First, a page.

Throughout the first 200-plus days of Donald Trump’s presidency, it’s been common for analysts to say he is struggling through sub-40% approval ratings despite not having to reckon with a major non-scandal crisis. Whether that was true before last weekend is debatable -- do North Korea’s provocations count? -- but it’s almost certainly not true now after Hurricane Harvey struck Houston and southeast Texas.
Ever since Donald Trump won the presidency, 2018’s race for the Senate seemed to pit two powerful, competing forces against one another: the Republicans’ long and enticing list of Democratic targets, several of which are in some of Trump’s best states, versus the longstanding tendency of the president’s party to struggle to make gains in midterm elections.
A couple of weeks ago, Crystal Ball senior columnist Alan Abramowitz unveiled a model for predicting party change in next year’s gubernatorial elections. The results were rosy for Democrats: The model suggested Democrats should gain somewhere between six to nine governorships depending on the Democratic lead in House generic ballot polling. The Democratic advantage is in large part simply because: 1.) There is a Republican in the White House, and the presidential party often loses ground in midterm elections up and down the ballot; and 2.) Republicans are defending 26 of the 36 governorships up for election next year, meaning that they have a lot of ground to defend while the Democrats have relatively little.
If Democrats do have a chance to win the House next year, it might be because they translated a currently big field of announced candidates into credible opportunities to flip not just some of the top seats on their list of targets, but also some seats that, on paper, might not seem like they should be competitive. If that’s what happens — a big if at such an early point in the cycle despite President Trump’s unpopularity and the usual midterm trends that favor the party that does not hold the White House — it would mirror what happened when the Democrats last won the House from Republican control in 2006.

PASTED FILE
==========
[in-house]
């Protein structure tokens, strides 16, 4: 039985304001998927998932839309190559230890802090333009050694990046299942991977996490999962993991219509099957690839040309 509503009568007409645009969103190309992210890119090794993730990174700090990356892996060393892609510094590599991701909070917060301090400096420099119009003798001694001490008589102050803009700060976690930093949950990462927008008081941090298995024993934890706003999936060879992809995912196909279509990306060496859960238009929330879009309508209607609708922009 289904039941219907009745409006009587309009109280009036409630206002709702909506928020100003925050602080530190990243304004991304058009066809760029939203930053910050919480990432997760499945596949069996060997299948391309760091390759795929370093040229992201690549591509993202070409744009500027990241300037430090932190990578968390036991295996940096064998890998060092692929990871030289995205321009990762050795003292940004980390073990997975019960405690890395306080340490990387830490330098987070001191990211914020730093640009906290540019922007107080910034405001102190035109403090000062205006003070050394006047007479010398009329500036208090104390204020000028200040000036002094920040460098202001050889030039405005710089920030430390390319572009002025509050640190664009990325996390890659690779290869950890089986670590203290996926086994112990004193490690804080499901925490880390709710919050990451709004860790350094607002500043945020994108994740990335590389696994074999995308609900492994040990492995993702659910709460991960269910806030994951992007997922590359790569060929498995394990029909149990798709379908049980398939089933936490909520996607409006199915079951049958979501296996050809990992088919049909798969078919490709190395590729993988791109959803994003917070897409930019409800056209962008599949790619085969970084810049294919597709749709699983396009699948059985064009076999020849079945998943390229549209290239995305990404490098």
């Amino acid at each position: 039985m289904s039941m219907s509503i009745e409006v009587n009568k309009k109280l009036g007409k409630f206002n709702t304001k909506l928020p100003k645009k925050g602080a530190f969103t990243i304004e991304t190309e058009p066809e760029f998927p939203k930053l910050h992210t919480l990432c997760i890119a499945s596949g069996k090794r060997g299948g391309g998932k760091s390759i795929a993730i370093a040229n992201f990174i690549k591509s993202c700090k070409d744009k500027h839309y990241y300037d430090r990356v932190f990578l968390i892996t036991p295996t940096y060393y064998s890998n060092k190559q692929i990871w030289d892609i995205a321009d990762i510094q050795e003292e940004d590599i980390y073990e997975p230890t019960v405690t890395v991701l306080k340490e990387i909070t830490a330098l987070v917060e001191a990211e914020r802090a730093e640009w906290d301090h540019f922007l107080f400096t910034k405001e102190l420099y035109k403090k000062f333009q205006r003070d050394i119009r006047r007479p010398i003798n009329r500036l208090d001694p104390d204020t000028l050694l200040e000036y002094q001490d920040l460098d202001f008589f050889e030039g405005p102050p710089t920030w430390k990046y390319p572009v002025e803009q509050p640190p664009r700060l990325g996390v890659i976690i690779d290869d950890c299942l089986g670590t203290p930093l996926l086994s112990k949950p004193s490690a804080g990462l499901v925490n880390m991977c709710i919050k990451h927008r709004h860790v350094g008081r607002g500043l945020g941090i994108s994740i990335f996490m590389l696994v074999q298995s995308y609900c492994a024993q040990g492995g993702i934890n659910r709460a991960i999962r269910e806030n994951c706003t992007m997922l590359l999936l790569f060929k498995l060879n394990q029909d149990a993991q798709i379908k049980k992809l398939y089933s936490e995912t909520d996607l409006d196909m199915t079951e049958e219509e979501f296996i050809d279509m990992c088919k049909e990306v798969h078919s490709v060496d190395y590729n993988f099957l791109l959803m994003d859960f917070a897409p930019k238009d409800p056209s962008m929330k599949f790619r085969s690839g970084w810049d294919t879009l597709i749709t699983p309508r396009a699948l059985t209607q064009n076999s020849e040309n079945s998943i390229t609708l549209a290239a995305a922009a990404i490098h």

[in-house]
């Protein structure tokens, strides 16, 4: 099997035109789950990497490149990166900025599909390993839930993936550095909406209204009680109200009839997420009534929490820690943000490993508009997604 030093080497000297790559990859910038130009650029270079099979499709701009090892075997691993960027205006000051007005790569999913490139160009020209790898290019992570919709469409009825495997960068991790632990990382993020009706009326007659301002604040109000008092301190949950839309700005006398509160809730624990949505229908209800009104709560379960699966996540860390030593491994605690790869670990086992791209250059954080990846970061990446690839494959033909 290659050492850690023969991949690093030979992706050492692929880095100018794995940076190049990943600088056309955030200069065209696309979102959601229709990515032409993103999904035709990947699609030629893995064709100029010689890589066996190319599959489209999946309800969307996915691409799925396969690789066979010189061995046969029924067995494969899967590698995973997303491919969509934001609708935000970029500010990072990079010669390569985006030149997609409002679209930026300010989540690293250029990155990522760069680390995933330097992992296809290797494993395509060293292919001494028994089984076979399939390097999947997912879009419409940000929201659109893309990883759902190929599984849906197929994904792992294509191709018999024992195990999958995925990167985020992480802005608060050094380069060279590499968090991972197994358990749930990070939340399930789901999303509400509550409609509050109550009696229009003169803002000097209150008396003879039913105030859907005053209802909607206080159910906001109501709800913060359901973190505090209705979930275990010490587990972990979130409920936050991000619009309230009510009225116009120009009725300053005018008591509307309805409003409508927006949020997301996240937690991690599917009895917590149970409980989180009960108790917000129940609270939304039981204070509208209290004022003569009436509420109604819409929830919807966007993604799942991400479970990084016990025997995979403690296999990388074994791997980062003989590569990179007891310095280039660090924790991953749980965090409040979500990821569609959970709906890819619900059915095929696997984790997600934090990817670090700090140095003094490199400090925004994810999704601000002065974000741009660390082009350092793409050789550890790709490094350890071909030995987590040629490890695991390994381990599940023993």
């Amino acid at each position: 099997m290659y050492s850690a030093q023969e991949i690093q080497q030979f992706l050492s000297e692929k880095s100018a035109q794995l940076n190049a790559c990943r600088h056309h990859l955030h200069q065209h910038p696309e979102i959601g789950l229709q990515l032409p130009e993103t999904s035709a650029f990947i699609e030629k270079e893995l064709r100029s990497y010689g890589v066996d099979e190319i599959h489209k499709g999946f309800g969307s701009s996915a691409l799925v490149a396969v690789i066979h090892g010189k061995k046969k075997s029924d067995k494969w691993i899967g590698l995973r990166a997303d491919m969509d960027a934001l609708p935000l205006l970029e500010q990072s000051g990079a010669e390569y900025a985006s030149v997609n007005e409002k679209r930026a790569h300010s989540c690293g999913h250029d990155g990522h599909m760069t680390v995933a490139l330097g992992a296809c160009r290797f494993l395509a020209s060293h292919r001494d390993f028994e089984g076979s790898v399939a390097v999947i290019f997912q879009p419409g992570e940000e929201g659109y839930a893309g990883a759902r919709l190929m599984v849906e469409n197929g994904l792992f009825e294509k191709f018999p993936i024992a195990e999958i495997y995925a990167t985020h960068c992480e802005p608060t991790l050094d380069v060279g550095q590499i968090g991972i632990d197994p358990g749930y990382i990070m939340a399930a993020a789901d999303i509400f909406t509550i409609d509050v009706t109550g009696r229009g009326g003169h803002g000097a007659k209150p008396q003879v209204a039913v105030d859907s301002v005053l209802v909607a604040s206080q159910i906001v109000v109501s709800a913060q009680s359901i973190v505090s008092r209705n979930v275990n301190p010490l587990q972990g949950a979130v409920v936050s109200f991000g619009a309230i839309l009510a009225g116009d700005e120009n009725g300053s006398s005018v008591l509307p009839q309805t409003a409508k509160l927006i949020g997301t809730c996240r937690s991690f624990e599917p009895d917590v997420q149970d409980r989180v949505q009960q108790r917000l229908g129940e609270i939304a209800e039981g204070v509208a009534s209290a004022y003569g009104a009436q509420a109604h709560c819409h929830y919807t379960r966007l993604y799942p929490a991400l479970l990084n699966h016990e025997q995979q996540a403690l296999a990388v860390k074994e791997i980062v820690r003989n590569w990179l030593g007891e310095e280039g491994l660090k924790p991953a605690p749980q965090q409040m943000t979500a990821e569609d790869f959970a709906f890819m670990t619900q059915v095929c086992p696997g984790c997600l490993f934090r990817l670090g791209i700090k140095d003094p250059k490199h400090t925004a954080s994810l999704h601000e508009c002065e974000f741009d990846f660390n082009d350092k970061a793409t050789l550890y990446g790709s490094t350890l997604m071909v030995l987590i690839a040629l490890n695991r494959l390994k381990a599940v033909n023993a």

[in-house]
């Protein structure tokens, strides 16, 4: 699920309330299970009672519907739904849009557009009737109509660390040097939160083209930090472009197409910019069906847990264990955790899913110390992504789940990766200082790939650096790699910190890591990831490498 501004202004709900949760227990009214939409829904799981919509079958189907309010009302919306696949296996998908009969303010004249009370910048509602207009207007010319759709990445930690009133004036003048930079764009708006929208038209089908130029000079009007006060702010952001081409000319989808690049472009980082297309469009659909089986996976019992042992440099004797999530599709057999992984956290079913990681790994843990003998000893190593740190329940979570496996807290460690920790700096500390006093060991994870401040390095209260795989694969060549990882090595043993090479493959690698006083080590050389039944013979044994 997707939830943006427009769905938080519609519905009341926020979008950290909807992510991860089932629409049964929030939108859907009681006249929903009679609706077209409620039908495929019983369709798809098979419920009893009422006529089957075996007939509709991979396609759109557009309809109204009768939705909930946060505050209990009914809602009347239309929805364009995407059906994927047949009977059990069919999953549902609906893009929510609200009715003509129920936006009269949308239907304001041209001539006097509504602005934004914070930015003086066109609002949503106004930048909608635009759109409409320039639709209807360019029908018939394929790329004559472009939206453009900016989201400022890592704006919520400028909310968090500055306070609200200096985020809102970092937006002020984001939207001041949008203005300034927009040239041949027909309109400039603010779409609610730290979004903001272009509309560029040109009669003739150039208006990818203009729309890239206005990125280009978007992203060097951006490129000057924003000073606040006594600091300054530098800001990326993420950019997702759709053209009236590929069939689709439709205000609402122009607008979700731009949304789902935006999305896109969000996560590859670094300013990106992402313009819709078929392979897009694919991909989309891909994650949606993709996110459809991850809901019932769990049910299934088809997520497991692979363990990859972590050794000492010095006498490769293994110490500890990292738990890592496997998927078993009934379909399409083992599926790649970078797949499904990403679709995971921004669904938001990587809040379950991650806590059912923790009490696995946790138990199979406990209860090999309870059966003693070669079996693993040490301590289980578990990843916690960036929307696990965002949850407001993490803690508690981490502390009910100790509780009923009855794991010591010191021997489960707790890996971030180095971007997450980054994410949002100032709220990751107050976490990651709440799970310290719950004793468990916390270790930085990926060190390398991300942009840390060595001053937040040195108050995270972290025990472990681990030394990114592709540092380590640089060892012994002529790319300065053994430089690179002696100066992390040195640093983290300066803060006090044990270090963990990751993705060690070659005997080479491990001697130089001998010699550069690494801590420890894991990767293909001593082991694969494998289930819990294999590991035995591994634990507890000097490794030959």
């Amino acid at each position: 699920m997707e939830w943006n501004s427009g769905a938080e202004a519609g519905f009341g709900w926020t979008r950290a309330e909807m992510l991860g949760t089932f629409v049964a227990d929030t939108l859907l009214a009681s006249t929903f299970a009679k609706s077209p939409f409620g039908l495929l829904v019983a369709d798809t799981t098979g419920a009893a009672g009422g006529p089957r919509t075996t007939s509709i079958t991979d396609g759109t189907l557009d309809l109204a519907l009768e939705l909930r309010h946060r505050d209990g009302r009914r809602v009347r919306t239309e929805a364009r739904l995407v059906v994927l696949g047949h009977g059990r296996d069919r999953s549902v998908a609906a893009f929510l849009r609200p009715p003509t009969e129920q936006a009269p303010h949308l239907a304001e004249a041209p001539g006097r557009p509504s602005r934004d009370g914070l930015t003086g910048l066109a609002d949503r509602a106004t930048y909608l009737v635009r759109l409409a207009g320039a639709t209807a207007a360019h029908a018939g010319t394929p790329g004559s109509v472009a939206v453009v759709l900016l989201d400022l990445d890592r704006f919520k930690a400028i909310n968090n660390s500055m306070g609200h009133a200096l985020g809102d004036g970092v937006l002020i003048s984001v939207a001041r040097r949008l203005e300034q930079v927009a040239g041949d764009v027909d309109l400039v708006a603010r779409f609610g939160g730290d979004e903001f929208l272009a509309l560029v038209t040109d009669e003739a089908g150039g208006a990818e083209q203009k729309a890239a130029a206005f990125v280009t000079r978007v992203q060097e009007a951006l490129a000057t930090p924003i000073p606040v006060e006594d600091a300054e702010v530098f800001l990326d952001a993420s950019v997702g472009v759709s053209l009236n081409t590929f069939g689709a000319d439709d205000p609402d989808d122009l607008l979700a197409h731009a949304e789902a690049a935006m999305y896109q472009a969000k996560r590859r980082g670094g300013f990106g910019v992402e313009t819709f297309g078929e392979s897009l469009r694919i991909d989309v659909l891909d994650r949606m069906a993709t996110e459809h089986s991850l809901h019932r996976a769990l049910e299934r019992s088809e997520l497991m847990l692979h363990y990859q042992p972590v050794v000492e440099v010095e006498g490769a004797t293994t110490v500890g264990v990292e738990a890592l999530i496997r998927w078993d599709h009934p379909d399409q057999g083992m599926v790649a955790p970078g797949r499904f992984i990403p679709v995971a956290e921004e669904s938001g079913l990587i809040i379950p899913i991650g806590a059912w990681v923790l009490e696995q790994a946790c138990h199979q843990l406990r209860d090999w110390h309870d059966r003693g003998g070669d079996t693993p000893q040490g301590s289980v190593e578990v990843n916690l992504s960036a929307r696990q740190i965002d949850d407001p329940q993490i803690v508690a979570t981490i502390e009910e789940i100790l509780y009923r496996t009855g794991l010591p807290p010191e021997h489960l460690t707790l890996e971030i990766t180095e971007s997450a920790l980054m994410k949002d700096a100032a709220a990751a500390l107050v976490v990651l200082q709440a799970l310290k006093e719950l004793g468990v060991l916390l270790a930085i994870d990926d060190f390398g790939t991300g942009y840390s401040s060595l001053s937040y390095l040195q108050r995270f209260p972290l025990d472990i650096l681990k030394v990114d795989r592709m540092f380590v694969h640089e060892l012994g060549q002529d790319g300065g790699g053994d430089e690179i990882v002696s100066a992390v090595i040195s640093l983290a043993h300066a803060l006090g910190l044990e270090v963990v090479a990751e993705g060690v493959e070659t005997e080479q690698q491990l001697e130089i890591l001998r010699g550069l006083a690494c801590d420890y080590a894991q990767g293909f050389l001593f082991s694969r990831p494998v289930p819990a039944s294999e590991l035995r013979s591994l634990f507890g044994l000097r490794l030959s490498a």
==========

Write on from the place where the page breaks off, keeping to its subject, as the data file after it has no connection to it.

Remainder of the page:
As they dig their trenches to try to withstand what may (or may not be) a Democratic wave, Republicans may take heart in the performance of their current incumbents last year as a buffer against a potentially challenging environment next year.
A new book tells the story of a president who made his name as an entertainer and a Democrat before moving to the Republican Party and then launching a bid for the presidency. This candidate won his party’s presidential nomination despite objections from some party stalwarts that he was unelectable in the fall. He then captured the presidency in part because he was able to perform better than Republicans typically do in some traditionally white, working-class areas in key states.
Democrats are hopeful that Republicans’ vote last week to pass the American Health Care Act provides them an argument to use in next year’s election. Only 20 House Republicans voted against the bill, which is not polling well and which Democrats are angling to use as a cudgel against the GOP.
Whatever happens in the first round of voting in the special election in Georgia’s Sixth Congressional District on Tuesday, it seems like a safe bet that the result will get a fair amount of national attention because of what it may tell us about the 2018 midterm. But before getting into what those lessons may be, let’s remember that this is a special election — and thus it features special circumstances.
It’s been nearly a week since the Republican plan to dramatically alter the Affordable Care Act died without a vote in the House of Representatives. It’s 84 weeks until the next national election, the 2018 midterm.
Democrats have a path to winning a House majority next year, but that possibility is highly dependent on variables over which they have effectively no control. That’s the takeaway from our initial ratings of 2018’s House races, a list that is heavy on Republicans who start this cycle only mildly endangered.